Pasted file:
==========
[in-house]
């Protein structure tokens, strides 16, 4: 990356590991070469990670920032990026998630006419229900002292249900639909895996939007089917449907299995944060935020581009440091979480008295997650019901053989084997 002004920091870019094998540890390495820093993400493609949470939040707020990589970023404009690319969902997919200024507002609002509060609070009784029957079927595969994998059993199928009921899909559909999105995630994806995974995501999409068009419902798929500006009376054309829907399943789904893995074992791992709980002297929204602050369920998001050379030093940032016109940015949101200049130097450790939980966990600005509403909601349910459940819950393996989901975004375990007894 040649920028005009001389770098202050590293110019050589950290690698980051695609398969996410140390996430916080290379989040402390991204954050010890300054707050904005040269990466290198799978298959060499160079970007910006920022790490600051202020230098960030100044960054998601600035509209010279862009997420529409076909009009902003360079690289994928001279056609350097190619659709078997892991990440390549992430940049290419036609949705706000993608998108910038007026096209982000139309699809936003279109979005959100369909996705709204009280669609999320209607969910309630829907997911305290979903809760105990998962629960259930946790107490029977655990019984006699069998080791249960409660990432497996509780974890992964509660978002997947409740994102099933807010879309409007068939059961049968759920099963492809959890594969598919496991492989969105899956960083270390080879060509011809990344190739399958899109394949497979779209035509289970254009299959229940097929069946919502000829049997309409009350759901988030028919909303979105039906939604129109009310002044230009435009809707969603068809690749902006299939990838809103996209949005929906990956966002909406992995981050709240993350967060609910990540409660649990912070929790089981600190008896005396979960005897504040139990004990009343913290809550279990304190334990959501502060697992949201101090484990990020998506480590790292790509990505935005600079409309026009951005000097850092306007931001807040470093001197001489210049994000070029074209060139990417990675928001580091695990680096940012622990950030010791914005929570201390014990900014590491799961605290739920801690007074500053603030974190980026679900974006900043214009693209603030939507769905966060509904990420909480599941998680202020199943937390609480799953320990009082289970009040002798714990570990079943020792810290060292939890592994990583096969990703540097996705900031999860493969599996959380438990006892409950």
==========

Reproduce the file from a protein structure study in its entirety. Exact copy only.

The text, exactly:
[in-house]
């Protein structure tokens, strides 16, 4: 990356590991070469990670920032990026998630006419229900002292249900639909895996939007089917449907299995944060935020581009440091979480008295997650019901053989084997 002004920091870019094998540890390495820093993400493609949470939040707020990589970023404009690319969902997919200024507002609002509060609070009784029957079927595969994998059993199928009921899909559909999105995630994806995974995501999409068009419902798929500006009376054309829907399943789904893995074992791992709980002297929204602050369920998001050379030093940032016109940015949101200049130097450790939980966990600005509403909601349910459940819950393996989901975004375990007894 040649920028005009001389770098202050590293110019050589950290690698980051695609398969996410140390996430916080290379989040402390991204954050010890300054707050904005040269990466290198799978298959060499160079970007910006920022790490600051202020230098960030100044960054998601600035509209010279862009997420529409076909009009902003360079690289994928001279056609350097190619659709078997892991990440390549992430940049290419036609949705706000993608998108910038007026096209982000139309699809936003279109979005959100369909996705709204009280669609999320209607969910309630829907997911305290979903809760105990998962629960259930946790107490029977655990019984006699069998080791249960409660990432497996509780974890992964509660978002997947409740994102099933807010879309409007068939059961049968759920099963492809959890594969598919496991492989969105899956960083270390080879060509011809990344190739399958899109394949497979779209035509289970254009299959229940097929069946919502000829049997309409009350759901988030028919909303979105039906939604129109009310002044230009435009809707969603068809690749902006299939990838809103996209949005929906990956966002909406992995981050709240993350967060609910990540409660649990912070929790089981600190008896005396979960005897504040139990004990009343913290809550279990304190334990959501502060697992949201101090484990990020998506480590790292790509990505935005600079409309026009951005000097850092306007931001807040470093001197001489210049994000070029074209060139990417990675928001580091695990680096940012622990950030010791914005929570201390014990900014590491799961605290739920801690007074500053603030974190980026679900974006900043214009693209603030939507769905966060509904990420909480599941998680202020199943937390609480799953320990009082289970009040002798714990570990079943020792810290060292939890592994990583096969990703540097996705900031999860493969599996959380438990006892409950």